Put it all together, and you have a finished, functional and modern kitchen with a somewhat old-timey feel! 

On the wall behind us, we have the frig with overhead cabinets between a pair of tall pantries for storage  I have some pictures, but they didn't turn out well enough to post here.  On the other wall,there's enough space for a really nice baker's rack, Hoosier cabinet or maybea luscious butcher block table.
I would have loved to turn this into a turn-of-the-century kitchen that looked something like this or this or this. *sigh*  But our budget was really tight. I think it came out really nice, though, and I really like that backsplash. What do you think?

Comparing Grain Mills

Monday, January 21, 2013

With all this breadmaking going on, I've been thinking alot about flour.  We made a trip to Cargo Largo, a store that sells discounted wares at "just fell off the truck" discounted prices.  In addition to finding lots of cheap stuff for our first aid cabinet (including medical grade respirators!), I also found a pretty good stash of bread flour.  I snagged all 3 lbs of it at less than 60% off the retail price in the grocery store.

Even this unbleached, organic flour isn't all that great.  Did you know that 50% of the nutritional value of grain is lost within 24 hours after it's made into flour and then another 50% is lost within the next 3 days?

Gak!  So one of the things that J. and I have been talking about is the idea of grinding our own flour as we need it and that means a mill of some kind.  I've been searching auctions and Craigslist for almost 2 years now for a used mill with no luck.  We considered the mill attachment for the KitchenAid and various other cheap grinders, but I really want to have something old-school.  In other words, something that doesn't require electricity.  And so I turned to the Internet again to research all I could about the different options and what you should look for in a mill.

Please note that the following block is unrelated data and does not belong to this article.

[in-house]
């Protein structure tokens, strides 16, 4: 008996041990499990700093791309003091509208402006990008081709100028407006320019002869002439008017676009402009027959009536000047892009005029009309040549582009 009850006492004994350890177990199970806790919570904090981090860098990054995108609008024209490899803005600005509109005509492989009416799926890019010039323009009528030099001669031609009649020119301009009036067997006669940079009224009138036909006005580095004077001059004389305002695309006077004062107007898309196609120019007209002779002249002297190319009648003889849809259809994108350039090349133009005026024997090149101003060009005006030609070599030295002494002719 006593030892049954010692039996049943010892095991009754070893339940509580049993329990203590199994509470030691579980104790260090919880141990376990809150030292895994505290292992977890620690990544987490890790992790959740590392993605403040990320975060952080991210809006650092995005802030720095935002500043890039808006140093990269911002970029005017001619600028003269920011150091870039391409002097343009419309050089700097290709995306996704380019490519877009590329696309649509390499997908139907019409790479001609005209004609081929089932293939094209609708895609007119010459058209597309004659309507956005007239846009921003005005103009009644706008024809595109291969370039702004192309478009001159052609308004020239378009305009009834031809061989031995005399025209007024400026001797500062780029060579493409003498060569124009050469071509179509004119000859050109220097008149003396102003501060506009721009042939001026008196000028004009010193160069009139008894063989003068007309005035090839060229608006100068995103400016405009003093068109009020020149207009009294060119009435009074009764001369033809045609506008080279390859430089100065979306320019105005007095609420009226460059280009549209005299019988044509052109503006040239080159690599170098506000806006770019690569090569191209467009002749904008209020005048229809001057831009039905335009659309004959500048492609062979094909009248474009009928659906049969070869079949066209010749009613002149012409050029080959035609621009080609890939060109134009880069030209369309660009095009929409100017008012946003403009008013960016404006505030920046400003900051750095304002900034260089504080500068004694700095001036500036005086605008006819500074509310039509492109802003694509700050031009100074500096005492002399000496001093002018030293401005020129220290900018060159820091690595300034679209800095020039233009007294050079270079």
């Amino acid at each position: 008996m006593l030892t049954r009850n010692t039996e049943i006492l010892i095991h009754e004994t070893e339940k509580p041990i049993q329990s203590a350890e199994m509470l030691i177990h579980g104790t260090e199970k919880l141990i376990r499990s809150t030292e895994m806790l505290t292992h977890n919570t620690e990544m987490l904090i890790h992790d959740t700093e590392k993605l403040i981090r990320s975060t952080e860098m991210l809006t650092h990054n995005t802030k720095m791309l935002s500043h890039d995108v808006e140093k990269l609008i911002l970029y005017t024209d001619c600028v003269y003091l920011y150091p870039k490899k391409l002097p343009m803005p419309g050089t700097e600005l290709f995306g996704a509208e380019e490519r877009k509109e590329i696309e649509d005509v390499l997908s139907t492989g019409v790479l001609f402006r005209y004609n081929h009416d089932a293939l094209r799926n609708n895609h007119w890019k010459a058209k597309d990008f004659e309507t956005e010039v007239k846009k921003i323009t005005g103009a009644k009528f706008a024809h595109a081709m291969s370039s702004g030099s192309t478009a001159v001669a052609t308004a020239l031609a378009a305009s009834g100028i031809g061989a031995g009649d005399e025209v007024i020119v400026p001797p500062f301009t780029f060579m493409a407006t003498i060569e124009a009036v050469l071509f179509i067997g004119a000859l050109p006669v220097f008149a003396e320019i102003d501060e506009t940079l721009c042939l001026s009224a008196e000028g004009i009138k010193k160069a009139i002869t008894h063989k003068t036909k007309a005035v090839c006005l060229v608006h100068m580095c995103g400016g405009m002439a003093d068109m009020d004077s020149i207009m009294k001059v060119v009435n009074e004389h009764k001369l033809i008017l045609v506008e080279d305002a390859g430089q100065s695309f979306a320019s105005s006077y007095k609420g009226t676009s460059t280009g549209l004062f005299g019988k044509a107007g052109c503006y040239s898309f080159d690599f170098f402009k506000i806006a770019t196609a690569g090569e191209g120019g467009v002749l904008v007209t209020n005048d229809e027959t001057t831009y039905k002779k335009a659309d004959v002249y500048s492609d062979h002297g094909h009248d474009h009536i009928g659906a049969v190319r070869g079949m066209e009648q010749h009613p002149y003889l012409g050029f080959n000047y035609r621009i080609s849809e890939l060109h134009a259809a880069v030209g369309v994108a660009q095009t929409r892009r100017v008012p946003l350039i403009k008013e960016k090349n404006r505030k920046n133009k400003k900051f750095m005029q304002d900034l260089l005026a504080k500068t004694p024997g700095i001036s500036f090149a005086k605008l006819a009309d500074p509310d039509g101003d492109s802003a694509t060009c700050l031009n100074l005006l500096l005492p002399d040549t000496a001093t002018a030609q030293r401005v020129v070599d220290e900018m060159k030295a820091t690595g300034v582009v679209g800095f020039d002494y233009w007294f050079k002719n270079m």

Out of all that research came this list of requirements and "nice to haves":

Required Features:
  • Must be able to handle wheat, corn wheat, rice, beans, corn, peas and beans
  • Must be manual so that it would work if the power was out
  • Easy to use and clean
  • Good warranty
  • Reputable company with good support
  • Made in the USA

Preferred Features:
  • Can handle nuts like peanuts and almonds (making peanut butter!)
  • Able to use it with a motor or other type of power (e.g., bike)

What I quickly found was that the cheaper mills (anything under $200) just aren't up to the task.  So that leaves just 3 manual mills: the Diamana D525, the ever popular Country Living Grain Mill, and the Grainmaker.  We quickly ruled out the Diamant because, even though it's the Cadillac of grain mills, it's made outside the U.S. and it costs an arm and a leg.  So now's we're down to 2.  There's a dearth of information available on these two mills, so I put together this table to quickly show a comparison between them.

Grain Mill Comparison Chart
Click to biggify!

There were a couple of really good reviews\comparisons that I found and think would be helpful if you're looking at mills also. 

So Which One Did We Pick?